The problem is that you are perpetuating xenophobia by illustrating all the ways these people are so different from their (North)American neighbors. You inspire pity, not acceptance. You inspire the viewer to continue to behold these people as “other”, to be appalled at the crowded condtions, the multitude of babies, the tortillas and beans on a tiny TV tray, the child practically with her nose pressed up against the window of a claustrophobic apartment window, the cheap bric-a-brac that simulatenously recollects their Mexican history and their embrace of the American dream.

    I get that these women work a lot, that they share apartments with numerous other tenants, that their personal space is miniscule, that they share their beds with their kids. In many ways this is just a re-creation of their environments in Mexico. Not saying it was your environment, but without a doubt it was theirs. So, far from being pitiful, many, if not most of these immigrants find great comfort being surrounded by a multitude of others. Or if not confort then great familiarity. And if offered a grand new apartment for just one mother and her baby, i know that it would soon be full of the raucous happy din of extended family and friends.

    Ruth, this is such a limited story i can´t believe with 38 photos you failed to make your case for acceptance and understanding. These women are just like so very many other apartment dwellers in NY, just like so many other newcomers of any ilk, be they Midwesterners or Ukrainians. Yet i see these photos and feel like Mexican immigrants are all pobrecitos that i should pity and give a donation. They would be the FIRST to complain about your portrayal! These are proud, strong women, not porbrecitas. I would love to have felt an inkling of pride in their achievement by seeing them at play, whether in a park with their children, at a birthday party, a Saturday night dance dressed in something other tan a stained sweatshirt.

    How could i look at these photos and feel anything at all in common with these immigrants? How could my xenophobic heart be persuaded toward empathy? And yet i have SO much in common! I know their lives well, having married an ilegal immigrant dishwasher from Central America, having hosted numerous newcomers straggling over the border wan and haggard carrying nothing but a gym bag. And then tracking their advancement from bewildered lost soul to the quinceneras for their daughters that cost almost as much as a new car. But to see them here it´s as if it´s all a bone-numbing joyless grind.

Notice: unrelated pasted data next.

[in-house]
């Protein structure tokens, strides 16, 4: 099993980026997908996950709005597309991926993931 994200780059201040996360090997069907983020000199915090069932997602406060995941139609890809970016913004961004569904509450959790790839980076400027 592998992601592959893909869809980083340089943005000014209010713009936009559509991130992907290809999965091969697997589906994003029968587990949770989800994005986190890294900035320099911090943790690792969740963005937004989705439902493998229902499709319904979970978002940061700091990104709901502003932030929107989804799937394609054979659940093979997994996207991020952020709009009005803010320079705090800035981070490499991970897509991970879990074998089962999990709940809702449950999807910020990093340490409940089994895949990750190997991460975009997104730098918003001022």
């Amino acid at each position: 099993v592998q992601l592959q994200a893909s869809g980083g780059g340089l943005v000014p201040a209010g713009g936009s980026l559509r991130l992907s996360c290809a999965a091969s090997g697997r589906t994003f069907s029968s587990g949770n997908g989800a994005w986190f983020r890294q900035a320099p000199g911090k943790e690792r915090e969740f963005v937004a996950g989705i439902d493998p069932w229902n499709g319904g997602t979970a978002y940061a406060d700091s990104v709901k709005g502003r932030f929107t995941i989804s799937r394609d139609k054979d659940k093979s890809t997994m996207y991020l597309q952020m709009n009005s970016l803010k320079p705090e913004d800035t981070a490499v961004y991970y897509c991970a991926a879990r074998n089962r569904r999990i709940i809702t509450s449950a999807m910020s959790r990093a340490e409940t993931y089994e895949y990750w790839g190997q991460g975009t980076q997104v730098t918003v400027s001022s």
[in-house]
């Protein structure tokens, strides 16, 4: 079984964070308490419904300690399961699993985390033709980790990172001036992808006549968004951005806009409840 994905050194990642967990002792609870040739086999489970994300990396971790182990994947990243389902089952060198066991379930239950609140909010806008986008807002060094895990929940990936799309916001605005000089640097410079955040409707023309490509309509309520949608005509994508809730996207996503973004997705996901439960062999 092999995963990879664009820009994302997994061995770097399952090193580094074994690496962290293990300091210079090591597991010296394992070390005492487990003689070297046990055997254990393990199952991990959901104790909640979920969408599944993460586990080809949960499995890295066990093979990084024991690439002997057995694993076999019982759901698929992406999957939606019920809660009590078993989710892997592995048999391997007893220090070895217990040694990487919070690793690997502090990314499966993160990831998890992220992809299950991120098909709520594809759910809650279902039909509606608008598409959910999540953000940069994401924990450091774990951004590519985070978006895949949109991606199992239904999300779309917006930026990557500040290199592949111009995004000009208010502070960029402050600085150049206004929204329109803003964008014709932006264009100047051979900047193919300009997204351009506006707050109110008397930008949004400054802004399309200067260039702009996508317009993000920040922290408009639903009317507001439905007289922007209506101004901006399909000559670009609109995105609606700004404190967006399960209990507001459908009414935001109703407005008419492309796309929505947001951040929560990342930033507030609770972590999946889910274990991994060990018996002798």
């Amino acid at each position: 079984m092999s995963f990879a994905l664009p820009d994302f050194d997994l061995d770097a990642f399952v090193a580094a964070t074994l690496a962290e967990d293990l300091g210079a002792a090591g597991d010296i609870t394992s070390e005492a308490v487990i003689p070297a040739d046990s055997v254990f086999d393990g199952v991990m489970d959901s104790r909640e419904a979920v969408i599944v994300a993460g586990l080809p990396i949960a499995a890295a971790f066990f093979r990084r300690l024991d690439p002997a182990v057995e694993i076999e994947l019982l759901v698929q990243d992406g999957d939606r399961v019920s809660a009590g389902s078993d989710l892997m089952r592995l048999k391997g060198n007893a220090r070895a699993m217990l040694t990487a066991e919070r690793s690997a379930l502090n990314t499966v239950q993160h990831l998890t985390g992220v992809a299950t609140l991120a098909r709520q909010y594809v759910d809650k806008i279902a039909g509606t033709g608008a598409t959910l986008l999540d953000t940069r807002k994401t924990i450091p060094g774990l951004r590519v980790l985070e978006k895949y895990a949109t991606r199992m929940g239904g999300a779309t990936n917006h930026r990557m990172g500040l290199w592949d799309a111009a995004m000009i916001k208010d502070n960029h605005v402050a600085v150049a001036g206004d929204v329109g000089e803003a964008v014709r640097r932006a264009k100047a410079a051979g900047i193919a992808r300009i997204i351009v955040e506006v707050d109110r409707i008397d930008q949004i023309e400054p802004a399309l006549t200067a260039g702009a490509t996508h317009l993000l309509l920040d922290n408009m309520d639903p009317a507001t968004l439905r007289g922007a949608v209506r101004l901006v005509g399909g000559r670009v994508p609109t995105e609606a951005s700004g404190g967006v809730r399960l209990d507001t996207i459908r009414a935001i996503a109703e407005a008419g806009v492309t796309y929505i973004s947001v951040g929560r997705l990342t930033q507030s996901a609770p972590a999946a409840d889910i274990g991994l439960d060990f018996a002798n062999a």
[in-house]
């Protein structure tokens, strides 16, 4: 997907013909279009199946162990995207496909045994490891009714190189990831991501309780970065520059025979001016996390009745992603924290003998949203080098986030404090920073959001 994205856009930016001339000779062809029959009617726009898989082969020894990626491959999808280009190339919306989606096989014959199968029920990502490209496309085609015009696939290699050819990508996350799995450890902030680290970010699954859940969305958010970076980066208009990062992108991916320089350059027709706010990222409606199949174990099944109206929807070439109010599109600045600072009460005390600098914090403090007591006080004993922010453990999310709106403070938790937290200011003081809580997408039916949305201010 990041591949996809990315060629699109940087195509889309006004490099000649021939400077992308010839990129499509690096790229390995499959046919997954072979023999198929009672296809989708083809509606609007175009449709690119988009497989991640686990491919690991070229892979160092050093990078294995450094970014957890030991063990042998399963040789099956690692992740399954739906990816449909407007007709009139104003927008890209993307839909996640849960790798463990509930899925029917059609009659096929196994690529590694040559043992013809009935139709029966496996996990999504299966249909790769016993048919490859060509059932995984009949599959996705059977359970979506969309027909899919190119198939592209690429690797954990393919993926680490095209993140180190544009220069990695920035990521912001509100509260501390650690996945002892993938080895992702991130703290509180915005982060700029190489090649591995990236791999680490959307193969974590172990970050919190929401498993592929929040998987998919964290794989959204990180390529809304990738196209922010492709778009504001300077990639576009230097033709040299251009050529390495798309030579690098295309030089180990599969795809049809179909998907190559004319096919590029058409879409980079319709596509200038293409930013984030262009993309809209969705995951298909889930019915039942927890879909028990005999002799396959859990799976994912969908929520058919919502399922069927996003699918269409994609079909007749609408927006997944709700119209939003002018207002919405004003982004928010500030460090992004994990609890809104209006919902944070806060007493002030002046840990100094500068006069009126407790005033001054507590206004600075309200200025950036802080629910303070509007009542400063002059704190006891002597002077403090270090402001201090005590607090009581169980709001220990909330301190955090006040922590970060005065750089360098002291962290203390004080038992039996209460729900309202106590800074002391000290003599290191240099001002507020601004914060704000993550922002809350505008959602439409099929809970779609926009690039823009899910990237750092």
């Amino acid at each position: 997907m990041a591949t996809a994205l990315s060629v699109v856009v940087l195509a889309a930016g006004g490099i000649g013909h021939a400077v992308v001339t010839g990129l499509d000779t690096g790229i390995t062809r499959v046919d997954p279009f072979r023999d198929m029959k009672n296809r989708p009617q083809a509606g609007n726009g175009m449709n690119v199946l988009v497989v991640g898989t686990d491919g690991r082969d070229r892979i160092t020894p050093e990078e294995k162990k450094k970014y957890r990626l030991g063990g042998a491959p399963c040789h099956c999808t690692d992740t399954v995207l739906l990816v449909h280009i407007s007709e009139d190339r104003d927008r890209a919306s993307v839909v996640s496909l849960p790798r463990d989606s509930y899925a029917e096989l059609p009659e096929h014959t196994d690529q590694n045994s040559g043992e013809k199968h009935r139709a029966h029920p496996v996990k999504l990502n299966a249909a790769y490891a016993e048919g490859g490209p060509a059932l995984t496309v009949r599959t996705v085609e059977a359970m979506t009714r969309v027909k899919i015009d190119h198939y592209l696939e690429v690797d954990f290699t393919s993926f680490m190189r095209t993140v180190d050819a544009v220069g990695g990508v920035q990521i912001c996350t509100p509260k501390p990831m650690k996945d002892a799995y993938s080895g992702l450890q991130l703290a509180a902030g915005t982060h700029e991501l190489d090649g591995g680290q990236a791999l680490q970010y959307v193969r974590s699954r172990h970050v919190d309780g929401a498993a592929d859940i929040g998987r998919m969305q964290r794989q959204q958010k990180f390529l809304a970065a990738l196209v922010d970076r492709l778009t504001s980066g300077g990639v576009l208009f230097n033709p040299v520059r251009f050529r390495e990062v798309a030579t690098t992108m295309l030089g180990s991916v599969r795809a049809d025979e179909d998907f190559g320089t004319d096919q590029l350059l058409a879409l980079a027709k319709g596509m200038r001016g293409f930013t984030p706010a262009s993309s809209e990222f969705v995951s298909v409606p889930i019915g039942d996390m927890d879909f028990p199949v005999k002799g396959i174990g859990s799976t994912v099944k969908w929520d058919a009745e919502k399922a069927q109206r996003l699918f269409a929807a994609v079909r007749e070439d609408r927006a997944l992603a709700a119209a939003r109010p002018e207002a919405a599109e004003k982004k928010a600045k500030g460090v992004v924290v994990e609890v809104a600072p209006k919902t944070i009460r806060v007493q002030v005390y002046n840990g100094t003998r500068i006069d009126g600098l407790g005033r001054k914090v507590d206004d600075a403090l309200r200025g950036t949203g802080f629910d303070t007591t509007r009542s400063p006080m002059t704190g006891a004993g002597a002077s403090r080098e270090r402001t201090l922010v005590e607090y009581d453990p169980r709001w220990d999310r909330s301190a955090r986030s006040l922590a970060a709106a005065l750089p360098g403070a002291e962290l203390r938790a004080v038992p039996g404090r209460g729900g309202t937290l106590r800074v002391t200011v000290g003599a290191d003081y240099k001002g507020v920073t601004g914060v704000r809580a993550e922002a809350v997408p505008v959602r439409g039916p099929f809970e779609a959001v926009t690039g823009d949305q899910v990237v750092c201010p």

I understand this is one part of your Project. I saw another part on NY Times Lens magazine. I like your colors, your compositons and your poignant observations. What i do not like is your edit that promotes your own and our stereotypes of what it means to be an immigrant, Mexican or otherwise. I hope you will take my comments as that of a devil´s advocate, to think about what i am saying and if it resonates anywhere inside you to take it into consideration on subsequent edits. Please look at your photos as a non-Mexican and ask yourself WHY you should feel anything at all in common with your women and whether, with your shared national heritage you could do so much more for them than than you are.

    Best:

    Kathleen Fonseca

  • I had a similar reaction as Kathleen. So much reality is edited out of this essay — particularly happiness, or even smiles — as to make it dishonest. And I gotta wonder how much of that is necessary to get published in the New York Times Lens Blog or the like (burn excepted, at least when Harvey’s involved), which seem to favor an endless series of photo essays depicting how those who have somehow failed to be born on the upper east side suffer the tortures of the damned… the tortures of the damned… it bears repeating. These tales of un-interupted misery are propaganda, not realism, and like most propaganda they are likely to have the opposite of the intended effect, or be irrelevant, at best.